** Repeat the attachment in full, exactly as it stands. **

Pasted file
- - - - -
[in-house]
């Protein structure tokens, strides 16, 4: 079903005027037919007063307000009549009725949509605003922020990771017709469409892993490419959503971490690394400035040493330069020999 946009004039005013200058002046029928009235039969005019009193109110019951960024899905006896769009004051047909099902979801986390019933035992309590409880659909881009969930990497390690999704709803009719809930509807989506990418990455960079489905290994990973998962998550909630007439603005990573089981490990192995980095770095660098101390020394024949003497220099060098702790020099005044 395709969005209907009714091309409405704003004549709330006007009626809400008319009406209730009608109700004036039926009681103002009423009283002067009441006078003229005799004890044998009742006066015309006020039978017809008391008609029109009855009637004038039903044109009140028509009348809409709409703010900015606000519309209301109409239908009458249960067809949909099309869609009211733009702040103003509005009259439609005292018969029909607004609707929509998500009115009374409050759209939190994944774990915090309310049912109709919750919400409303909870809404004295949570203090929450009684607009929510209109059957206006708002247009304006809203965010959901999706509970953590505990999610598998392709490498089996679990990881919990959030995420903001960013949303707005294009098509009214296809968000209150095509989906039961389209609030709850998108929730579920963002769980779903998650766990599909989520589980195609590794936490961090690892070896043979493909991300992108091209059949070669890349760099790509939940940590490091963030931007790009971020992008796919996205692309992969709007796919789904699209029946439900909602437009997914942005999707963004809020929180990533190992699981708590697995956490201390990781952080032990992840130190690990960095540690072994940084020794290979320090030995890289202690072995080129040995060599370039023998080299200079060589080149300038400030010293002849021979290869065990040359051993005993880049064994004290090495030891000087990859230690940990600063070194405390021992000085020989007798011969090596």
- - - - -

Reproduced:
[in-house]
């Protein structure tokens, strides 16, 4: 079903005027037919007063307000009549009725949509605003922020990771017709469409892993490419959503971490690394400035040493330069020999 946009004039005013200058002046029928009235039969005019009193109110019951960024899905006896769009004051047909099902979801986390019933035992309590409880659909881009969930990497390690999704709803009719809930509807989506990418990455960079489905290994990973998962998550909630007439603005990573089981490990192995980095770095660098101390020394024949003497220099060098702790020099005044 395709969005209907009714091309409405704003004549709330006007009626809400008319009406209730009608109700004036039926009681103002009423009283002067009441006078003229005799004890044998009742006066015309006020039978017809008391008609029109009855009637004038039903044109009140028509009348809409709409703010900015606000519309209301109409239908009458249960067809949909099309869609009211733009702040103003509005009259439609005292018969029909607004609707929509998500009115009374409050759209939190994944774990915090309310049912109709919750919400409303909870809404004295949570203090929450009684607009929510209109059957206006708002247009304006809203965010959901999706509970953590505990999610598998392709490498089996679990990881919990959030995420903001960013949303707005294009098509009214296809968000209150095509989906039961389209609030709850998108929730579920963002769980779903998650766990599909989520589980195609590794936490961090690892070896043979493909991300992108091209059949070669890349760099790509939940940590490091963030931007790009971020992008796919996205692309992969709007796919789904699209029946439900909602437009997914942005999707963004809020929180990533190992699981708590697995956490201390990781952080032990992840130190690990960095540690072994940084020794290979320090030995890289202690072995080129040995060599370039023998080299200079060589080149300038400030010293002849021979290869065990040359051993005993880049064994004290090495030891000087990859230690940990600063070194405390021992000085020989007798011969090596």